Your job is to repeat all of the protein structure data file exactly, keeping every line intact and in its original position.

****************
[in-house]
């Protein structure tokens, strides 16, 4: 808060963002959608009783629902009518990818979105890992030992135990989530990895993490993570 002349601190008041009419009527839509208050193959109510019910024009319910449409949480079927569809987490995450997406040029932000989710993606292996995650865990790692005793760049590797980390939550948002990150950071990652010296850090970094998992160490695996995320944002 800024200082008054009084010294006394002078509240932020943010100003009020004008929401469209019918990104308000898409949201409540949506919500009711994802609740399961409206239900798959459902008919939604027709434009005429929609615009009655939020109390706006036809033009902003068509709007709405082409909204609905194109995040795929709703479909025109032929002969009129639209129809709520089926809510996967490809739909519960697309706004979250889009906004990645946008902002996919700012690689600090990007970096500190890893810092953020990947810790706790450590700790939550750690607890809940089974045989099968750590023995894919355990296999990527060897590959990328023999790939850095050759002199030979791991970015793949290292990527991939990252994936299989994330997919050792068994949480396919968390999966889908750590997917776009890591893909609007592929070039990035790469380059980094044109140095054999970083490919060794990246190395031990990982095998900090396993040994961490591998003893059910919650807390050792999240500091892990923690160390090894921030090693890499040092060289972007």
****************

[in-house]
């Protein structure tokens, strides 16, 4: 808060963002959608009783629902009518990818979105890992030992135990989530990895993490993570 002349601190008041009419009527839509208050193959109510019910024009319910449409949480079927569809987490995450997406040029932000989710993606292996995650865990790692005793760049590797980390939550948002990150950071990652010296850090970094998992160490695996995320944002 800024200082008054009084010294006394002078509240932020943010100003009020004008929401469209019918990104308000898409949201409540949506919500009711994802609740399961409206239900798959459902008919939604027709434009005429929609615009009655939020109390706006036809033009902003068509709007709405082409909204609905194109995040795929709703479909025109032929002969009129639209129809709520089926809510996967490809739909519960697309706004979250889009906004990645946008902002996919700012690689600090990007970096500190890893810092953020990947810790706790450590700790939550750690607890809940089974045989099968750590023995894919355990296999990527060897590959990328023999790939850095050759002199030979791991970015793949290292990527991939990252994936299989994330997919050792068994949480396919968390999966889908750590997917776009890591893909609007592929070039990035790469380059980094044109140095054999970083490919060794990246190395031990990982095998900090396993040994961490591998003893059910919650807390050792999240500091892990923690160390090894921030090693890499040092060289972007």